Elon Musk’s first year in charge of X, formerly known as Twitter, “couldn’t have gone any worse” and has been “hugely damaging”, industry experts have said.
October 27 marks the first anniversary of the billionaire’s 44 billion dollar (£36 billion) takeover of the social media giant.
Since then, Mr Musk has laid off more than half the company’s staff and changed its name, as well as been embroiled in a string of controversies over content moderation, his belief in absolute free speech and the reinstating of accounts which had been banned for breaching site rules on hate speech.
The platform has also been dogged by outage and performance issues and come under scrutiny from regulators around the world over its work to stop the spread of harmful content.
When asked about Mr Musk’s year at the firm, social media commentator Drew Benvie, founder and chief executive of communications agency Battenhall, said he “couldn’t imagine it going any worse”.
He said that although there had already been a shift in how people were using social media because of the rise of misinformation in recent years, Mr Musk’s changes to X since his takeover had “made it worse”.
In particular, he highlighted the decision to change the site’s verification system so that rather than the platform awarding verified status to accounts who could prove their authenticity, it can now be purchased by anyone who pays for it.
“What used to happen in organised disinformation would be for them to create, through software, thousands if not hundreds of thousands of accounts which promote one another and look real – now Mr Musk has made that worse, when he thought he was making it better,” Mr Benvie told the PA news agency.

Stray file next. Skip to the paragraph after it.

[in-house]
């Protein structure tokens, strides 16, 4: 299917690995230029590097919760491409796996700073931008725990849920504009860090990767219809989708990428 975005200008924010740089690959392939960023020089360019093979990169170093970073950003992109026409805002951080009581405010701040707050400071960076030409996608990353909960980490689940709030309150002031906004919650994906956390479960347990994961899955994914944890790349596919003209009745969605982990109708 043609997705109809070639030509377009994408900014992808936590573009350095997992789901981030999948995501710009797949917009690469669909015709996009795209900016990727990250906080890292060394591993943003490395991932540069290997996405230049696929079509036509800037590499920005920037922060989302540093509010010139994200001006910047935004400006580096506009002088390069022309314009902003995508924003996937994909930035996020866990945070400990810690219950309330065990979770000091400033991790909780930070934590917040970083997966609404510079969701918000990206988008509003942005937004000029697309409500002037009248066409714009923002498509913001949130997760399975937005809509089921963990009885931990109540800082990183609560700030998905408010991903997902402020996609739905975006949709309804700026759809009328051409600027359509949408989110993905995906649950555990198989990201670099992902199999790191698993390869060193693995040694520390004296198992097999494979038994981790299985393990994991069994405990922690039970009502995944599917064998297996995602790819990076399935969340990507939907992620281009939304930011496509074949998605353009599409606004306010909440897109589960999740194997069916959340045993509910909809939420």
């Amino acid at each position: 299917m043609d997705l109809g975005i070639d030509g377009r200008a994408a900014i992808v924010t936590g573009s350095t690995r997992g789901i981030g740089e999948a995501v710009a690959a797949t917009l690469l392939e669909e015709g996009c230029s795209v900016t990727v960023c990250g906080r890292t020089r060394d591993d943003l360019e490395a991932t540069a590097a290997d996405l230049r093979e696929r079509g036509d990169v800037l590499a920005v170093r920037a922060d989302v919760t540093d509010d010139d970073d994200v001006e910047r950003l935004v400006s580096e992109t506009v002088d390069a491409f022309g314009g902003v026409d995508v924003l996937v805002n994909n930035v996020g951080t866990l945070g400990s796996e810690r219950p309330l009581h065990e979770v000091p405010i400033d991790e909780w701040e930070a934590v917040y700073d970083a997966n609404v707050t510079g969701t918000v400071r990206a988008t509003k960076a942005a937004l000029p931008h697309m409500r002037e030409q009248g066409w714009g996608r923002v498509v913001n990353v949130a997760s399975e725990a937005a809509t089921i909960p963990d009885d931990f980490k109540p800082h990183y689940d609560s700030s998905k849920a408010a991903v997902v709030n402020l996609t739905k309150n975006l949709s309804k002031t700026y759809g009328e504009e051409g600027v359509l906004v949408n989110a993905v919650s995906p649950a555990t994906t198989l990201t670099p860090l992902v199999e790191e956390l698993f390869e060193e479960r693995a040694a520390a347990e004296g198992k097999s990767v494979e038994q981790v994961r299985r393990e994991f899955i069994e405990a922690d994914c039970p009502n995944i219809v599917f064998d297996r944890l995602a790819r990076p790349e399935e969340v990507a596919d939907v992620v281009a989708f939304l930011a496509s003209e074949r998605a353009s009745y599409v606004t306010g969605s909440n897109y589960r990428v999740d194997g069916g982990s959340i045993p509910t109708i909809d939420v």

“He allowed you to buy the verification badge rather than be awarded it.
“What the average person wants when they read something on their screen is to understand whether it’s fact or fiction, and at the moment Twitter is not the place for anybody to figure that out.”
According to figures from the Center for Countering Digital Hate (CCDH), hate speech has surged on the platform since Mr Musk’s takeover.
Research from the group published in September showed that 86% of 300 hateful posts reported to X moderators were still online a week after they were flagged, despite some containing what the CCDH called content “glorifying antisemitism, anti-Black racism, neo-Nazism, white supremacy and other racism”.
Mr Benvie said that in terms of both personal and brand safety on the platform, Mr Musk had “an awful lot to answer for”.
He also warned that with new social media regulation coming into force around the world, it would not be impossible to foresee a scenario where X gets caught up in a “cycle of fines” before “shutting down”.
Fellow social media expert, Matt Navarra, described Mr Musk’s year at the site as “chaotic, expensive and hugely damaging”.
He told PA that Mr Musk’s decision-making had “decimated” the company’s brand and reputation, and badly damaged public trust in the site as a place to “get news” or even just be “relied upon”.
He also warned that the site’s worsening relationship with advertisers would pose problems for the company down the line as it is now reliant on finding other revenue streams in order to pay off debts.
Mr Navarra said he did not think X would “disappear” but warned that its user base could become more extreme.
“I think it will be a pretty unpleasant place to be for a mainstream audience,” he said.
“I think that will drive the mainstream out and bring the extreme in.
“I don’t think that’s a particularly healthy, sustainable future for X, and certainly, it’s not going to be the X, or Twitter, that people want or know. That bird is dead.”